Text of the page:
A Rebuttal to an Irking Article

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Recently, there has been a lot of buzz in some of the Kuwaiti and Middle Eastern newspapers about the perceived measures Saudi Arabia is making towards boosting women's rights in the country.  An article by Shamael Al-Sharikh in the Kuwait Times yesterday entitled "A Girl's Night out in Riyadh" struck my attention the most.  

I actually applaud many of Kuwait's efforts towards women's rights, especially pertaining towards voting rights, empowerment of working women and the relative freedom women have to move around the city.  While Kuwait seems like it still has a long way to go, the country leads the way in comparison to many of its neighbors, most notoriously Saudi Arabia.

This is why I expect more from a women writer in Kuwait writing about women in Saudi Arabia.Ms Al-Sharikh describes a hotel/spa haven in Riyadh called  Luthan, which has just marked its first anniversary as the only women-only resort in Saudi Arabia--or as the website puts it: "a sanctuary for women by women".  I am just going to bullet point my main problems with the article, which are all in the last three, opinionated paragraphs:

Antepenultimate Paragraph:

"The lack of men at certain spas can make women less insecure about body image. After all, when there are no men around, no one cares if the humidity in the sauna turned your perfectly-blow dried hair into a Jackson 5-type Afro. Furthermore, poolside fun is more enjoyable because you can splash away in the water, without having your 'imperfections' exposed to ogling teenagers, and as a Middle Eastern woman, I can assure you that every single one of us has plenty of imperfections." 

My Response:
It is fair enough for women to feel self-conscious about their body image, but for some reason, this extract contradicts itself.  It is one thing for an insecure female to not want to flaunt their imperfections, particularly in the presence of males, but it is another to feel on display to "ogling teenagers" (for which I assume she means male adolescents) looking for bikinis at the poolside.  Her fear seems to come from two mutually-exclusive reasons.

Penultimate Paragraph:
"I have personally traveled on international business trips extensively, but I have never stayed at a hotel room in the Middle East on my own, for the simple reason that I never felt safe doing that. The social stigma of a young woman riding the elevator in a hotel alone is still present, even in the most open cities in the Middle East, and sometimes, it is quite creepy to walk down a hotel corridor alone, even if there nothing to worry about. The Luthan is not just a great idea for Saudi Arabia, but also for other destinations like Dubai or even Kuwait."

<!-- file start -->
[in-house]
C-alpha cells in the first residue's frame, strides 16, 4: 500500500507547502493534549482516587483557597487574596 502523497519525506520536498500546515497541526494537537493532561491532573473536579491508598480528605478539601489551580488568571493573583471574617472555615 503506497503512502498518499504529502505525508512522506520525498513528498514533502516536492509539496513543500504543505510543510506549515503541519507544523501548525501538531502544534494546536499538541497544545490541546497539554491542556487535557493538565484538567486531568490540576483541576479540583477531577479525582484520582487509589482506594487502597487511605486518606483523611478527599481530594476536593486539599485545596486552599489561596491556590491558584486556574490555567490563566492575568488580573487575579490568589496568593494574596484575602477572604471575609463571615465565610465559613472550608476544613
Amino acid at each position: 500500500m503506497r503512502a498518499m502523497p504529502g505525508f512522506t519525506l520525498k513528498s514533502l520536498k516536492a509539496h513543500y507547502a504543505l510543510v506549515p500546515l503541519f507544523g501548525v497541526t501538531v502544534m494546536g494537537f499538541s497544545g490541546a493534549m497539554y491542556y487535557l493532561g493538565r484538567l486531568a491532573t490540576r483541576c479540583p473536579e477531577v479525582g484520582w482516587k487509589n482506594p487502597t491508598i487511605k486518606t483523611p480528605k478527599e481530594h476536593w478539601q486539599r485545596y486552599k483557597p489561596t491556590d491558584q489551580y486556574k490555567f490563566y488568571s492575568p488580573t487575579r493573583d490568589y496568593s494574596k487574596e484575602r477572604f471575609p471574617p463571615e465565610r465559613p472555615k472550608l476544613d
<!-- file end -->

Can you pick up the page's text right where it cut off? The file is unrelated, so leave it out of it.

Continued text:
My response: Pray tell me, if you have never stayed at a hotel room in the Middle East on your own, how do you know its not safe?  The truth is, many hotels and resorts in the Middle East are Western-style, elite enclaves outside the city that normally require several levels of metal detector searches.  Again, this reinforces the (in my view) derogatory and self-deluding notion that all men are preying, lurking sexual predators in the dark rather than hotel workers interested in doing their jobs well or fellow travelors.  I know a family here in Kuwait, for example, that would not allow their 15 year old daughter to walk accross the street in broad daylight to meet us in a restaurant next door.   The idea was that it was not "safe" for a female.  Having lived in some major cities that were truly unsafe compared to Kuwait City, I find these fears paranoid, only serving a vicious cycle of mistrust maladaptation between the sexes.  As I wrote earlier, this reinforces a demeaning stereotype of men and it generates a negative image "by women for women" that females are helpless, weak blobs.  The truth is, at least when they are not in their cars, I find men here in Kuwait quite respectful of women, and women here in Kuwait perfectly capable of having the strength and acumen to retort with a shaming comeback if an ogling teenager did get fresh.  Of course, there are incidences of graver cases of rape, kidnapping and crime, but Kuwaiti women are not the most vulnerable in society, and often these happen to many of the female migrant workers in the country, often along roads late at night as these women wait after work for public transportation or taxis--not in luxury hotel elevators.

Ultimate Paragraph:
"We already have women-only glamorous weddings, women-only spas, and women-only health clubs, so why not transport the women-only concept to hotels? If not to get a tan at the pool ogling-free, it can be a great place for moms to escape from their family life for the weekend or for a group of friends to have a girls' night out. Kuwaiti men have their diwaniyas and we can have our women-only hotel, because in the end, what is good for the gander is good for the goose."

My response: The most dangerous aspect of this article is the overall voice.  The article lauds a "seperate but equal" approach to women's rights, that is a stone-age notion of civil rights.  And truth is, even if one created female-only hospitals, schools, ministries-a whole parralel society in fact-there will still be problems of equal funding, equal expertise, equal access to the law to run these institutions.  Lastly, and the saddest instance of a lost facts in this article is that the design and nature of men and women is for co-existence, through a mutually-beneficial, harmonious and co-dependent relationship.  This is not a pro or anti-feminist statement, but a fundamental truth.  With segregation in every aspect of living, this bond becomes stunted, underdeveloped and immature, which is why all men will always seem to be "ogling teenagers" to this writer as long as she is scared to ride in an elevator alone.

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